this area.
Do one of the following:
To change the view in the current document only, choose View > Show Info Column or View > Hide Info
Column.
To change the default view in the application, close all documents, and choose View > Show Info Column or View
> Hide Info Column.
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Note: Paragraph styles make it much easier to maintain consistency in your publications. Consult any workflow
documentation your team has adopted concerning in-house guidelines for your project.
Set Story view preferences
Use the Galley & Story Display section of the Preferences dialog box to customize the display of the Story view.
1 Choose Edit > Preferences > Galley & Story Display (Windows) or InCopy > Preferences > Galley & Story Display
(Mac OS).
2 Specify the options you want.
3 Click OK.
Show or hide paragraph break marks
You can show or hide paragraph break marks in Galley and Story view. An arrow symbol indicates the start of a new
paragraph.
Choose View > Show Paragraph Break Marks or View > Hide Paragraph Break Marks.
Use the vertical depth ruler
When you type text, its sometimes useful to know the physical depth of a story as it will appear in Layout view, in
addition to the number of lines. The vertical depth ruler draws a ruler along the left edge of the Galley and Story views.
Each tick mark in the ruler aligns to the bottom of a line of text. A value is displayed every five tick marks to show the
total vertical depth of the text to that point. The depth is updated dynamically when layout composition for the portion
of the document is complete.
The depth measurement uses the vertical units setting in Units & Increments preferences.
Note: To aid in copyfitting, the depth of overset text is also calculated and displayed.
1 Click the Galley or Story tab at the top of the editing area.
2 Do either of the following:
To show or hide the depth ruler, choose View > Show/Hide Depth Ruler.
To show or hide the information column, choose View > Show/Hide Info Column.
Layout view overview
In Layout view, you see text and other elements exactly as they are formatted and positioned in an InDesign document.
Stories are laid out in frames, just as they appear in InDesign.
If you work with a linked story—a managed story within an open InDesign document or assignment file—you cannot
modify the story layout with InCopy. You can work only with the text and text attributes.
If you work with a stand-alone InCopy documentan individual InCopy document that isn’t within an open InDesign
document or assignment file—you can work with the text and text attributes, and you can change the page size using
the Document Setup command.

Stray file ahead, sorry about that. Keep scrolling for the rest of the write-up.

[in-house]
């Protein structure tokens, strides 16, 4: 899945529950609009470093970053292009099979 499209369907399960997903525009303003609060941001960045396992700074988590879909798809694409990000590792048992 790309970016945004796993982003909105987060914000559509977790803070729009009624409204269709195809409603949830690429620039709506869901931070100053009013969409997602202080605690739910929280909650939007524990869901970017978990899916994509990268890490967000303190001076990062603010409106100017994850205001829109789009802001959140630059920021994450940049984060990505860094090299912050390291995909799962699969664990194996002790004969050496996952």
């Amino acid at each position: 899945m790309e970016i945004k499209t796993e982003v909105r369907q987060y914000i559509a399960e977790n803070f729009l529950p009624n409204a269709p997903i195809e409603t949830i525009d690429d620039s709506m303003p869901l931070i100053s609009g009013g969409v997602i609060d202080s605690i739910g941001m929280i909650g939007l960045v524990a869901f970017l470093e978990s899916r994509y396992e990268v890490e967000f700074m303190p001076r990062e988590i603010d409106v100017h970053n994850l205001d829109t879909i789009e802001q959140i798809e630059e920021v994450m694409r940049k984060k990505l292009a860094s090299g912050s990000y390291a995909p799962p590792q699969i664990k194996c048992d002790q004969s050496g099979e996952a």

Layout view offers more tools and View-menu commands than the other views. You can use the Hand tool, the Zoom
tool, and the Zoom commands to view a spread at various magnifications. You can also use various layout aids, such as
rulers, document grids, and baseline grids.
Note: These viewing options don’t affect formatting. For example, zooming in to enlarge your view of the page doesn’t
change the way the story appears in InDesign or when printed.
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About frames
In the Layout view of a document in progress, you see one or more boxes on the page. These nonprinting boxes might
contain text, graphics, or nothing. The boxes represent frames—spaces in the layout reserved for specific elements. Each
frame is defined to contain either text or a graphic. Non-managed stories in an InDesign document or in an assignment
file are dimmed so that they can be identified easily.
Text frames Control which stories appear where, and how much page area they cover. For linked stories, frames are
defined by the InDesign user. If multiple frames are set aside for a story, the frame configuration determines how the
story text flows through the layout.
Graphics frames Can function as borders and background, and can crop or mask graphics. You can work with graphics
inside frames in InCopy, and you can see the graphics frames from InDesign layouts when you work with linked
documents. You can also work with the frames of inline graphics (embedded in text), but you cannot work with other
graphics frames. (See Create an inline graphic.)
Empty frames Are placeholders. You can distinguish empty text frames from empty graphics frames by their
appearance. An empty box represents an empty text frame; a box with an X across it indicates an empty graphics frame.
You can add text to an empty text frame only if the frame is associated with the story exported to InCopy from